Thursday, 12 November 2015

Number of children on child protection plans in England

The BBC reports that Blackpool has the highest proportion in England of children subject to child protection plans, three times the national rate.

Other areas with high rates are Nottingham, Coventry, Salford and the Isle of Wight, while Milton Keynes, Essex, Wokingham, Somerset, Windsor and Bath are all said to have low rates.

I am not sure how much any of this is ‘news’ because some variation in rates between different local authority areas (with different demographic profiles and different levels of social deprivation) is inevitable.

It may be, however, that it is differing practices rather than differing profiles that account for some of the variation and it would be useful to see if that was the case and to understand why. Perhaps Ofsted could conduct some thematic research on that issue? I’m not going to hold my breath, though, because I expect they are far too busy with other things.

Friday, 6 November 2015

Retaining child protection social workers

I have just discovered an excellent document that everyone concerned with recruiting, retaining and managing social workers (and related professionals working in child protection) needs to read and understand.  Published by Research in Practice, part of the Dartington Hall Trust, this highly informative briefing can be downloaded at:

While I was aware from government published figures [1] of high turnover rates in children’s social work (17% for all of England and above 20% in the London area), it was only by reading this briefing that I became aware of research by Curtis et al which found that social workers remain in their professions for a very short time, compared with other professions. They found that the average working life for a social worker is under 8 years, compared to 16 years for a nurse, 25 years for a doctor and 28 years for a pharmacist.

That is a stunning and alarming statistic that I (and also I suspect a great many other people) seem to have missed since it was originally published more than five years ago. And the implications are huge. If social work careers were comparable to nurses we would need to train only half the current number required; and if they were comparable to doctors, we would only need to train one third as many.

I have always believed that retention is the key to staff shortages in children’s social work. It seems that I was right.

Returning to the briefing, a very important table on page 10 summarises positive and negative organisational factors that influence staff retention.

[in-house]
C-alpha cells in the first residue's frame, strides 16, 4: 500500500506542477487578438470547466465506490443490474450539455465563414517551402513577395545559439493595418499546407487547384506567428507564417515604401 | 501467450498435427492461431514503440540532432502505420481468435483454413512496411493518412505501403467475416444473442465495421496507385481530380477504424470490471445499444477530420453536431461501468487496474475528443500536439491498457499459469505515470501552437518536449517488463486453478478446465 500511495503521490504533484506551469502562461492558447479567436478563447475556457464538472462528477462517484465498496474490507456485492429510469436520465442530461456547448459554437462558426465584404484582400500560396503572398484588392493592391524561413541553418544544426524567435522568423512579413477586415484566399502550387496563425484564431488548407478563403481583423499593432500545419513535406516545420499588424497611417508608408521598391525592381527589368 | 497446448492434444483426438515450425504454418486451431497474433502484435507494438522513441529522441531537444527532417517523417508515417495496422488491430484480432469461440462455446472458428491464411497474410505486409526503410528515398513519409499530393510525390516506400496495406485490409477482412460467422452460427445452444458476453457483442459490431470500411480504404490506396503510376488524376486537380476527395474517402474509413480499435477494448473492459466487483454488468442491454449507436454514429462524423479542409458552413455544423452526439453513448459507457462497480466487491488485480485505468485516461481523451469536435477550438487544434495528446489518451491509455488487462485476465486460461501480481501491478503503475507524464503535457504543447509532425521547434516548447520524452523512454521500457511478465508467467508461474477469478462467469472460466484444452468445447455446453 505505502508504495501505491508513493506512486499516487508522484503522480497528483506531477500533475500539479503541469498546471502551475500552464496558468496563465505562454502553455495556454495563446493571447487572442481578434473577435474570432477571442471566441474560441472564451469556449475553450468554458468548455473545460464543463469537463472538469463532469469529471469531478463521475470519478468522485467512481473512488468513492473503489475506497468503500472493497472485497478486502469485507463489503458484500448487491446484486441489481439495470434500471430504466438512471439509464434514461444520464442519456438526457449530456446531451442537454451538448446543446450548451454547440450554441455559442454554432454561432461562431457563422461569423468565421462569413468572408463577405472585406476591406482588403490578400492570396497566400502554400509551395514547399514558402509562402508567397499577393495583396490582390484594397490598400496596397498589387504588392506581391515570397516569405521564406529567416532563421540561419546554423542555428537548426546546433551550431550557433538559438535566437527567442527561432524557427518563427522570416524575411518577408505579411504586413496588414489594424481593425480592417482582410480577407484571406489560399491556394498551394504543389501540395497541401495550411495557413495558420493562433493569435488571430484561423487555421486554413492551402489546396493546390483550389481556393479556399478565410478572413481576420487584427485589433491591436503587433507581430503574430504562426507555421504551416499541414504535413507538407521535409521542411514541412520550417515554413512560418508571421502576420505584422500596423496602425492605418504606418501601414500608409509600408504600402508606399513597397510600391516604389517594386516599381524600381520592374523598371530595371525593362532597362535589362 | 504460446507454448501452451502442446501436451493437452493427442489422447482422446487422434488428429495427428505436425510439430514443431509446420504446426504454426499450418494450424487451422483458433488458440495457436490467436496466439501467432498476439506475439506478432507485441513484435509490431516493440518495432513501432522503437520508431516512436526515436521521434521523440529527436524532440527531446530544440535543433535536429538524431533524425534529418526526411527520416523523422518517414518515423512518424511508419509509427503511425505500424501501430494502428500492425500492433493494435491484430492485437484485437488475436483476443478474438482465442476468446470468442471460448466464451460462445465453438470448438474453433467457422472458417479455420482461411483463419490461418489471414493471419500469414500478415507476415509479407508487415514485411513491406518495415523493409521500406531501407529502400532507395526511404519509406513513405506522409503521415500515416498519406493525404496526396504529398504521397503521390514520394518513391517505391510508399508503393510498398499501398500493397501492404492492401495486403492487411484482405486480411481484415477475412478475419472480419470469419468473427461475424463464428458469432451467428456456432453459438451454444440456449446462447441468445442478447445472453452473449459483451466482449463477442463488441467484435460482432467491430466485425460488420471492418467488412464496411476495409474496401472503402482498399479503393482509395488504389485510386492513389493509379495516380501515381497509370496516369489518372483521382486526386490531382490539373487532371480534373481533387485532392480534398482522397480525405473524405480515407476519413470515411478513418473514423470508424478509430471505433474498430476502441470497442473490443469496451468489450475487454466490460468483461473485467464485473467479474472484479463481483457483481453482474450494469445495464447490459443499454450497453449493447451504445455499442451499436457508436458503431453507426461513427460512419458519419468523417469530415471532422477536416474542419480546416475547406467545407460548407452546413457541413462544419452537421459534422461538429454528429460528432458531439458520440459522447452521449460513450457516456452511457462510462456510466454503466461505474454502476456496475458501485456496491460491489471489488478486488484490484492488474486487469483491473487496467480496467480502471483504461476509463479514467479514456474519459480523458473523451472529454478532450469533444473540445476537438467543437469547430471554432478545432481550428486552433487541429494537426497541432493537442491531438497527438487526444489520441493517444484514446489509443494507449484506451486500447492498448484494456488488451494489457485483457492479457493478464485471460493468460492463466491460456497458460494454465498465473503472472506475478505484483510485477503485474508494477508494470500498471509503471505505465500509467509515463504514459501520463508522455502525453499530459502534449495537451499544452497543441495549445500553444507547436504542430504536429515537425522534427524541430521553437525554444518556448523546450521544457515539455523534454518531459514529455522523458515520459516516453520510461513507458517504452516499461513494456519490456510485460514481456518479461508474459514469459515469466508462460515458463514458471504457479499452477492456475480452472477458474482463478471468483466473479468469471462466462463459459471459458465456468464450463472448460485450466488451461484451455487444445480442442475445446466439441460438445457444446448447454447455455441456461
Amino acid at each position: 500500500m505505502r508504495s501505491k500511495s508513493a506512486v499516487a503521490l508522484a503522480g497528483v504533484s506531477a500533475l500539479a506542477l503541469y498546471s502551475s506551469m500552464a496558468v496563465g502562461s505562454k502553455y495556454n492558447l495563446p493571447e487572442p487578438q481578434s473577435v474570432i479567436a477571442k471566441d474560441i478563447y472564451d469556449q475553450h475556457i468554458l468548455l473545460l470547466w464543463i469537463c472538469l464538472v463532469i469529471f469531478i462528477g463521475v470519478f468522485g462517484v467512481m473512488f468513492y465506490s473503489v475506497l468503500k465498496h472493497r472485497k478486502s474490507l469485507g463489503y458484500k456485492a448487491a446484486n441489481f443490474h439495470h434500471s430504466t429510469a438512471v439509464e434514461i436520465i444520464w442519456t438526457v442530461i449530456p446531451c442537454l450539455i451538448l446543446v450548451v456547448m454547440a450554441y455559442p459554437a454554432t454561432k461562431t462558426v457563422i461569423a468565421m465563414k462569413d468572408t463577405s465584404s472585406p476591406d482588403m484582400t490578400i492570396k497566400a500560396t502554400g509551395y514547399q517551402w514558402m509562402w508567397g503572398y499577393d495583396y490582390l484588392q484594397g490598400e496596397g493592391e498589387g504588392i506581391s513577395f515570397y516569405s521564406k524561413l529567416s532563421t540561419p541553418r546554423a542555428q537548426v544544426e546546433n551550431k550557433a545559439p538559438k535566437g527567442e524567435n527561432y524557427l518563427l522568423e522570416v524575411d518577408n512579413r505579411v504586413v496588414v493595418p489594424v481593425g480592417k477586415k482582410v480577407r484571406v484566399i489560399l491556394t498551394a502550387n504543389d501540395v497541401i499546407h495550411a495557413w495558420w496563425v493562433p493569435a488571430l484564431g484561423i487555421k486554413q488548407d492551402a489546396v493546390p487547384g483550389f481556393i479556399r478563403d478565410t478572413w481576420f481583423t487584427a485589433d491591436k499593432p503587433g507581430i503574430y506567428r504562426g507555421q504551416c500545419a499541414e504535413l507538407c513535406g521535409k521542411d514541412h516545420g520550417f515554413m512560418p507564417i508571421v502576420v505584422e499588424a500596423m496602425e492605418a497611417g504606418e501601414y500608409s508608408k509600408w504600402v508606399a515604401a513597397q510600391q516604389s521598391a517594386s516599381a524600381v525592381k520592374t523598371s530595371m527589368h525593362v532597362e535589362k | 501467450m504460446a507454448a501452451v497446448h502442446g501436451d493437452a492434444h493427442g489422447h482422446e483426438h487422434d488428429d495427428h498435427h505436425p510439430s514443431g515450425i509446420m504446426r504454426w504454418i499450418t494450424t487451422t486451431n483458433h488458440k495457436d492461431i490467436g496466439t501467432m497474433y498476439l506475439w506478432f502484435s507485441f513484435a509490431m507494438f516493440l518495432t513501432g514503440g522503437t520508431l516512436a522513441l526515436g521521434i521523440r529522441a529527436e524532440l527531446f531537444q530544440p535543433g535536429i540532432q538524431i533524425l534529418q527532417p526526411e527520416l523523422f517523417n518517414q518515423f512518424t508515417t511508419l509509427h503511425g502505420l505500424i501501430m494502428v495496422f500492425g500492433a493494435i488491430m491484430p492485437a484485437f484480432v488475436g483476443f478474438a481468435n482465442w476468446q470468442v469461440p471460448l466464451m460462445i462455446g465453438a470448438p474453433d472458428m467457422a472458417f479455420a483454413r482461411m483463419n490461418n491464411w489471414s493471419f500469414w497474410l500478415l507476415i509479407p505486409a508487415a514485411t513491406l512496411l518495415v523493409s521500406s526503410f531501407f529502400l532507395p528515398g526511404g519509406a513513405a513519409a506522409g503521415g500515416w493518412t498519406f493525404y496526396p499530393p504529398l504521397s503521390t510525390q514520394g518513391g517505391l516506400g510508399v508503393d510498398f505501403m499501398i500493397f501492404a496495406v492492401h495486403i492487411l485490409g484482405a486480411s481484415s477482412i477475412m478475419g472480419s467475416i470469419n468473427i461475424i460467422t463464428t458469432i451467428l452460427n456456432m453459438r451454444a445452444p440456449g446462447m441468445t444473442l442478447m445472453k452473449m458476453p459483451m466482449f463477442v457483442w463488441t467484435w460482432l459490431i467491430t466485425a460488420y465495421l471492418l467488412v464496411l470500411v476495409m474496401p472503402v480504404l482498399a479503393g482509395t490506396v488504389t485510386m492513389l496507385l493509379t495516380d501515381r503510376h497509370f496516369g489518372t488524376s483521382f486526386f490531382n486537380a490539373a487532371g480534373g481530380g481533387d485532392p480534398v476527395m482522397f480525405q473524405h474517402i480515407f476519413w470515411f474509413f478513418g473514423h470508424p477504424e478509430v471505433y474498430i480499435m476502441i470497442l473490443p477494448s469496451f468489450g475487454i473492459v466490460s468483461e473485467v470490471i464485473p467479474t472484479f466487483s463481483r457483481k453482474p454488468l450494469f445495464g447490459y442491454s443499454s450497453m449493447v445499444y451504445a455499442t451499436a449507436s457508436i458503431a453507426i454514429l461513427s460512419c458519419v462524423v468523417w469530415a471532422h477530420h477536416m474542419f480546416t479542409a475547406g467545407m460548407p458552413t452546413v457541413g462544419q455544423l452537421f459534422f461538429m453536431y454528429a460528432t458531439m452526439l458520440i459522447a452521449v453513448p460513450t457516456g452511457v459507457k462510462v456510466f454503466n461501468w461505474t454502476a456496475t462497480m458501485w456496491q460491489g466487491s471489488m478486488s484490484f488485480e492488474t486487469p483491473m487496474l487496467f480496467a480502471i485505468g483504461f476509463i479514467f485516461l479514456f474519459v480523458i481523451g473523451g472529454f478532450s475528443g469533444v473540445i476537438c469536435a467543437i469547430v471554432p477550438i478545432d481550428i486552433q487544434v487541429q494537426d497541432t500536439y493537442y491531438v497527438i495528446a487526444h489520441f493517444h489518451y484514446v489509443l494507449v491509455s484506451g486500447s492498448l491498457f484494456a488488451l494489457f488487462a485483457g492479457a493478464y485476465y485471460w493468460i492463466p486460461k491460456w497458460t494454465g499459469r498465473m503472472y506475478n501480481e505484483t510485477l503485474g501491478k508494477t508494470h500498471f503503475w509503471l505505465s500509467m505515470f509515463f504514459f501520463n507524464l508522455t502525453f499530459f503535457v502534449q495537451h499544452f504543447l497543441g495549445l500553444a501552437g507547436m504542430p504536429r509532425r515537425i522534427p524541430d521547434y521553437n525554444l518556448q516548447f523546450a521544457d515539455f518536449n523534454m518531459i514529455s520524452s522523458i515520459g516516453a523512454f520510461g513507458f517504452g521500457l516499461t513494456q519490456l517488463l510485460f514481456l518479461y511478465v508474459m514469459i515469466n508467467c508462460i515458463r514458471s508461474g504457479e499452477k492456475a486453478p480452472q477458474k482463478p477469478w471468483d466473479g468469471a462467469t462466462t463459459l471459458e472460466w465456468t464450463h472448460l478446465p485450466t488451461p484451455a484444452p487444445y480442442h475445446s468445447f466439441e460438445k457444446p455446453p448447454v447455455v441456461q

Negative factors which militate against staff retention include: a culture of blame, lack of clarity about roles, micro-management, high workloads, high levels of bureaucracy, poor resources and support, poor or infrequent supervision, lack of training opportunities, lack of management attention to staff welfare and little opportunity to work directly with families and children.

Not surprisingly positive factors that predispose to staff retention are mostly the direct opposites of these negative factors, although I particularly liked the way the report expresses the alternative to the blame culture: a ‘learning organisation’ with ‘a sense of collective responsibility’.

This is a report about staff retention and recruitment, but I think it could equally be a report about good management in general – do the opposite to each of those negative factors above and you are likely to have an organisation that not only retains its staff, but also achieves high quality by meeting the needs of service users in an efficient, safe and focused way.

More organisations should try it!!


[1] “Children’s Social Work Workforce during year ending 30 September 2014” SFR 07/2015, 25 February 2015

[2] Curtis L, Moriarty J and Netten A (2010), ‘The expected working
life of a social worker’. British Journal of Social Work 40(5),

Monday, 2 November 2015

2025 – an outsourcing odyssey

Let’s wind forward 10 years to 2025.

A children’s charity called ProtectOutsourceOrg* has just gone into liquidation. Commentators in the press are pointing to the similarities to the Kids Company debacle, ten years previously in 2015. It seems that for years there have been concerns about ProtectOutsourceOrg, but little or no action has been taken and the government has continued to fund it. Various people are now coming out of the woodwork to say that they have been telling people for years that it would all end in tears, just as happened with Kids Company.

There is one big difference, however, between the fictional ProtectOutsourceOrg and Kids Company. Whereas Kids Company provided children's services which were essentially preventative, ProtectOutsourceOrg was one of the charities which had secured a contract to provide child protection services, as part of the British government’s outsourcing initiative. On the day it went bankrupt hundreds of Section 47 enquiries were in progress and tens of care proceedings were before the courts. Hundreds of children subject to child protection plans were depending on social workers employed by ProtectOutsourceOrg to safeguard them from abuse and neglect.

On the day ProtectOutsourceOrg went bottom-up a lot of children became much more at risk of significant harm.

Is this just future fantasy fiction (or social science fiction, if you like)? After all, ProtectOutsourceOrg doesn’t really exist; it is just a creation of an eccentric blogger’s imagination.

Fiction it may be, but it is pretty credible fiction in my view: a realistic prediction of what could happen. If three successive governments could sit on the developing Kids Company debacle as various ministers and civil servants agonised and felt concerned, but continued to write cheques, then surely the same thing could happen in the future when a similar sort of organisation has been trusted with similar, but even more safety critical, responsibilities.